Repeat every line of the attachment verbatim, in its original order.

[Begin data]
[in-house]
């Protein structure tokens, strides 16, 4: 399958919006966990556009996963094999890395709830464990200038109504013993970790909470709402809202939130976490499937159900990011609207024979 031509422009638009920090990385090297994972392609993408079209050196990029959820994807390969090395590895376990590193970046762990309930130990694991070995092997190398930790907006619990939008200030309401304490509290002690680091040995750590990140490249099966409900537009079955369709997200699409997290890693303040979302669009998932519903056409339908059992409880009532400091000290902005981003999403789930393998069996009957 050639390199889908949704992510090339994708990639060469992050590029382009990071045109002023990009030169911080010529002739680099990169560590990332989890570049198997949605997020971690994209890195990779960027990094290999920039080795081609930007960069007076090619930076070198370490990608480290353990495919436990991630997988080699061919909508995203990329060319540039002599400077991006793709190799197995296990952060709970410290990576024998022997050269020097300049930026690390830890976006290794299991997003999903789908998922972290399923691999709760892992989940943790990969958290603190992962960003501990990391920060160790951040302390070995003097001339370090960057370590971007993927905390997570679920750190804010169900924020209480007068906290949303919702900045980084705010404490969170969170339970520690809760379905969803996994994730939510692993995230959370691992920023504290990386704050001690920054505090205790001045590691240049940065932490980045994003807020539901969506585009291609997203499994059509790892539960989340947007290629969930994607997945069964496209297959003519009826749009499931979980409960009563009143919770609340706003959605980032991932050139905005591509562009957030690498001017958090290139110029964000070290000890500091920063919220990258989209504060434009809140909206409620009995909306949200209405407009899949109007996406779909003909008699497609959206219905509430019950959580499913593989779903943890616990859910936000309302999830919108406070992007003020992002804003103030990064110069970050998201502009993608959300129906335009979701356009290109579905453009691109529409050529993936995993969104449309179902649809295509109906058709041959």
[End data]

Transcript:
[in-house]
């Protein structure tokens, strides 16, 4: 399958919006966990556009996963094999890395709830464990200038109504013993970790909470709402809202939130976490499937159900990011609207024979 031509422009638009920090990385090297994972392609993408079209050196990029959820994807390969090395590895376990590193970046762990309930130990694991070995092997190398930790907006619990939008200030309401304490509290002690680091040995750590990140490249099966409900537009079955369709997200699409997290890693303040979302669009998932519903056409339908059992409880009532400091000290902005981003999403789930393998069996009957 050639390199889908949704992510090339994708990639060469992050590029382009990071045109002023990009030169911080010529002739680099990169560590990332989890570049198997949605997020971690994209890195990779960027990094290999920039080795081609930007960069007076090619930076070198370490990608480290353990495919436990991630997988080699061919909508995203990329060319540039002599400077991006793709190799197995296990952060709970410290990576024998022997050269020097300049930026690390830890976006290794299991997003999903789908998922972290399923691999709760892992989940943790990969958290603190992962960003501990990391920060160790951040302390070995003097001339370090960057370590971007993927905390997570679920750190804010169900924020209480007068906290949303919702900045980084705010404490969170969170339970520690809760379905969803996994994730939510692993995230959370691992920023504290990386704050001690920054505090205790001045590691240049940065932490980045994003807020539901969506585009291609997203499994059509790892539960989340947007290629969930994607997945069964496209297959003519009826749009499931979980409960009563009143919770609340706003959605980032991932050139905005591509562009957030690498001017958090290139110029964000070290000890500091920063919220990258989209504060434009809140909206409620009995909306949200209405407009899949109007996406779909003909008699497609959206219905509430019950959580499913593989779903943890616990859910936000309302999830919108406070992007003020992002804003103030990064110069970050998201502009993608959300129906335009979701356009290109579905453009691109529409050529993936995993969104449309179902649809295509109906058709041959």